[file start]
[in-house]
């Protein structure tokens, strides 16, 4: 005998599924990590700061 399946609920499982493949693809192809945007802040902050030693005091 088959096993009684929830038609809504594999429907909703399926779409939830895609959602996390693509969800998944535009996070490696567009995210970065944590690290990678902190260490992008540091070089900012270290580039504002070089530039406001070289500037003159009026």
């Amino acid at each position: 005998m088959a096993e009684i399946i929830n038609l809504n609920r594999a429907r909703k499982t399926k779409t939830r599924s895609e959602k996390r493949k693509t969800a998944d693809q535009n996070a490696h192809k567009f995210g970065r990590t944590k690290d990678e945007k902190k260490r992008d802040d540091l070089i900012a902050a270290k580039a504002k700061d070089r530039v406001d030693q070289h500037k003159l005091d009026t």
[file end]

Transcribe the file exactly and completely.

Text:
[in-house]
């Protein structure tokens, strides 16, 4: 005998599924990590700061 399946609920499982493949693809192809945007802040902050030693005091 088959096993009684929830038609809504594999429907909703399926779409939830895609959602996390693509969800998944535009996070490696567009995210970065944590690290990678902190260490992008540091070089900012270290580039504002070089530039406001070289500037003159009026």
């Amino acid at each position: 005998m088959a096993e009684i399946i929830n038609l809504n609920r594999a429907r909703k499982t399926k779409t939830r599924s895609e959602k996390r493949k693509t969800a998944d693809q535009n996070a490696h192809k567009f995210g970065r990590t944590k690290d990678e945007k902190k260490r992008d802040d540091l070089i900012a902050a270290k580039a504002k700061d070089r530039v406001d030693q070289h500037k003159l005091d009026t």